Regards Maddox

| Link | Share
justinian 8th Jun 11 of 18

I presume the "selling stock to raise cash" may have something to do with Risk Management popping round, tapping you on the shoulder and advising that you have exceeded your VAR limits. Both using VAR limits and STOPs inevitably mean one has to sell when stock prices are under stress.

| Link | Share
mojomogoz 8th Jun 12 of 18

Answer:

As we are emotional when buying but try to be rational when selling?

Whereas we should be rational when buying and emotional when selling.

| Link | Share
andrewdb 8th Jun 13 of 18
3

I have tracked my own decisions since '11 and can see (like others) that my buying decisions are a bit 'above average' and selling decisions were 'woeful' -> more recently 'nearly average'

There seems to be an assumption here:
When you sell, it is with the intention of reinvesting.
This is not true in this place (or if you are neil woodford :). Some people need the money to eat etc.  some people hold lots of cash.

The only way you can tell if you have sold 'well' or 'woefully' is in comparison with something else. The paper uses 'a broad based index' - I take that to mean something like the ASX - which is part of what i do.
The paper states it ignores cash - not a good idea.

This definition has a weakness:
The real test of whether or not you sold badly is what you did with the money.

My definition: over a 12 month period did what I repurchase perform more or less well than what I sold 

- often less well in the early years -> yes more recently.
(for me the test gets more flattering more recently and over longer timeframes) 

I am a big fan of rules (as you are all stocko subscribers, you probably are too).

The general guidance to sell on a profit warning has worked for me.

Other metric - based rules are less appealing ( like selling if the PE > 20 etc ) are not attractive as they only talking about that one stock and has no link to the value of money or the rest of the market.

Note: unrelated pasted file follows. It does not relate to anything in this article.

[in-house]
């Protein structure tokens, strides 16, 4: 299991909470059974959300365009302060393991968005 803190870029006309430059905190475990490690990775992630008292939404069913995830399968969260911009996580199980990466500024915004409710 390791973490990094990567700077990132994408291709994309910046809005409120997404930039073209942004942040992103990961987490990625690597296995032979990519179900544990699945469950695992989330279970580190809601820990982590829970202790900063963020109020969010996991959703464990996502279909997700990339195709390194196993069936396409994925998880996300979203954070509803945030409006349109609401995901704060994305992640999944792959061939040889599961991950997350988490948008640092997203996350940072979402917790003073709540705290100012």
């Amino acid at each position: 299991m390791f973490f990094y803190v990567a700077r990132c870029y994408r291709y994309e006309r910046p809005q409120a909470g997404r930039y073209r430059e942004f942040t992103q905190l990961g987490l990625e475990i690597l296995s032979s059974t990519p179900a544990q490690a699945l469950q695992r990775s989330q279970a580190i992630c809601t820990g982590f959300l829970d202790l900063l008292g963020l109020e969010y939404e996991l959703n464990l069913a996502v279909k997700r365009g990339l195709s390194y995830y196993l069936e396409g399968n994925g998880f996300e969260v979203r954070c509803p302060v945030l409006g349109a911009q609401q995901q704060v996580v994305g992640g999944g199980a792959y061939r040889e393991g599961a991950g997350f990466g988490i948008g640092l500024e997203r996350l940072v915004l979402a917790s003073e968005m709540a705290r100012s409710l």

I like the idea of 'sell if stock rank falls below 50' type rules, but the link between stock rank and performance is on a portfolio basis - not that one stock - and is not as clear as it was a few years ago.

The other qualitative rule that benefits me and would have helped immensely (particularity with small caps):

Get out v.v. quickly at a fixed stop loss without stopping to think or just buckle in for the long haul.
Do not hang on for a while, lose faith, get depressed, and then bail - as the article says.


| Link | Share
brinrich 9th Jun 14 of 18
1

I'm bad at selling, hate it, i tend to hold on to stocks far too long until they have a problem then i sell, i know i should have a plan . What i need is a plan which i can stick to,especially with my high yielding stocks,it becomes difficult to sell when dividends are due.

| Link | Share
Graham Ford 9th Jun 15 of 18
2

So, if selling on announcement days gives a better result my question is at what price are we selling on announcement days? Is the data looking favourable for this approach because it is from institutional investors who manage to sell as soon as the market opens when an announcement has poor results or just selling anytime during announcement day? If the share price hits your stop loss part way through announcement day rather than at the start have you lost the advantage of the effect described because the price has already fallen too far?

| Link | Share
Dickyfit 10th Jun 16 of 18
2

It would be interesting to see how a pure play criteria buying strategy like NAPS would work with a pure play sell/re-buy strategy e.g. if StockRank less than, say, 40 then sell and re-buy the highest ranked stock that meets the NAPS diversification criteria. The lower cut-off is arbitrary based on when historic performance starts dropping away badly but could be based more rationally on buy/sell costs balanced against the variance of the difference in expected returns, if that were available.

| Link | Share | 1 reply
Nick Ray 11th Jun 17 of 18
2

In reply to post #482571

I did a quick plot of the 2018 NAPS stocks performance and Stock Rank over the year 2018.

5cfeeec8be5a4naps2018perf.png5cfeeedbb4e33naps2018sr.png

Only one stock gets as low as SR=40 (VOD).

INDV which is the worst performer over the year has a SR which briefly dips to 68 and then rises again.

Obviously you can tinker with the rules further. Maybe look at Q V M  separately, etc, etc. But the more interesting philosophical point is that inventing rules to exit a position early are far from intuitive.

(VLE is missing from the SR plot because I don't have any data for that stock (too small))

| Link | Share
Lincoln Green Imp 11th Jun 0 of 18

Feel like selling today. It's wet! Not stopped for two days. Good article.

| Link | Share

Please subscribe to submit a comment





Stock Picking Tutorial Centre



Let’s get you setup so you get the most out of our service
Done, Let's add some stocks
Brilliant - You've created a folio! Now let's add some stocks to it.

  • Apple (AAPL)

  • Shell (RDSA)

  • Twitter (TWTR)

  • Volkswagon AG (VOK)

  • McDonalds (MCD)

  • Vodafone (VOD)

  • Barratt Homes (BDEV)

  • Microsoft (MSFT)

  • Tesco (TSCO)
Save and show me my analysis